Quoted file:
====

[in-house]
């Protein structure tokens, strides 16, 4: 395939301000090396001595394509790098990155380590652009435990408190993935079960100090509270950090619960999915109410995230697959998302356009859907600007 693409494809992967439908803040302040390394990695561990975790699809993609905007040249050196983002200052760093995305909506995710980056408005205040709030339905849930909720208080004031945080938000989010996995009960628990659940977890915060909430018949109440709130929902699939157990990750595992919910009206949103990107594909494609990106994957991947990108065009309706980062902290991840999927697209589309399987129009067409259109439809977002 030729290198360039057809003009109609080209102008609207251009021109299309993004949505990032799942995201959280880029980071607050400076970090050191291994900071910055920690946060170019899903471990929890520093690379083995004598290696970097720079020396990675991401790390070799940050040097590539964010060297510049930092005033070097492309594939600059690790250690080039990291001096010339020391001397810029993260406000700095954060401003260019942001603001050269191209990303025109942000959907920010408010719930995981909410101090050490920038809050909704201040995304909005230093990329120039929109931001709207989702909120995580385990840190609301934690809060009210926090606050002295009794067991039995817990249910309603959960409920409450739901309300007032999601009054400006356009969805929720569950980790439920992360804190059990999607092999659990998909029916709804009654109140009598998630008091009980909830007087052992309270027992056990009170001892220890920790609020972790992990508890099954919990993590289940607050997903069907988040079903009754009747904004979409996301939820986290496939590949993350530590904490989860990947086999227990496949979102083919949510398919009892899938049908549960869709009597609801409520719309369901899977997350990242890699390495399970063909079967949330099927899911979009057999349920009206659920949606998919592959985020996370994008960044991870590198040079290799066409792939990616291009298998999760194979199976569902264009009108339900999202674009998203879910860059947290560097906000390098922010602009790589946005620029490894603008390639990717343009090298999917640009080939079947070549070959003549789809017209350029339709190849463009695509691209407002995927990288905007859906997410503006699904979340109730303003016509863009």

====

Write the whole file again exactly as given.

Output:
[in-house]
């Protein structure tokens, strides 16, 4: 395939301000090396001595394509790098990155380590652009435990408190993935079960100090509270950090619960999915109410995230697959998302356009859907600007 693409494809992967439908803040302040390394990695561990975790699809993609905007040249050196983002200052760093995305909506995710980056408005205040709030339905849930909720208080004031945080938000989010996995009960628990659940977890915060909430018949109440709130929902699939157990990750595992919910009206949103990107594909494609990106994957991947990108065009309706980062902290991840999927697209589309399987129009067409259109439809977002 030729290198360039057809003009109609080209102008609207251009021109299309993004949505990032799942995201959280880029980071607050400076970090050191291994900071910055920690946060170019899903471990929890520093690379083995004598290696970097720079020396990675991401790390070799940050040097590539964010060297510049930092005033070097492309594939600059690790250690080039990291001096010339020391001397810029993260406000700095954060401003260019942001603001050269191209990303025109942000959907920010408010719930995981909410101090050490920038809050909704201040995304909005230093990329120039929109931001709207989702909120995580385990840190609301934690809060009210926090606050002295009794067991039995817990249910309603959960409920409450739901309300007032999601009054400006356009969805929720569950980790439920992360804190059990999607092999659990998909029916709804009654109140009598998630008091009980909830007087052992309270027992056990009170001892220890920790609020972790992990508890099954919990993590289940607050997903069907988040079903009754009747904004979409996301939820986290496939590949993350530590904490989860990947086999227990496949979102083919949510398919009892899938049908549960869709009597609801409520719309369901899977997350990242890699390495399970063909079967949330099927899911979009057999349920009206659920949606998919592959985020996370994008960044991870590198040079290799066409792939990616291009298998999760194979199976569902264009009108339900999202674009998203879910860059947290560097906000390098922010602009790589946005620029490894603008390639990717343009090298999917640009080939079947070549070959003549789809017209350029339709190849463009695509691209407002995927990288905007859906997410503006699904979340109730303003016509863009």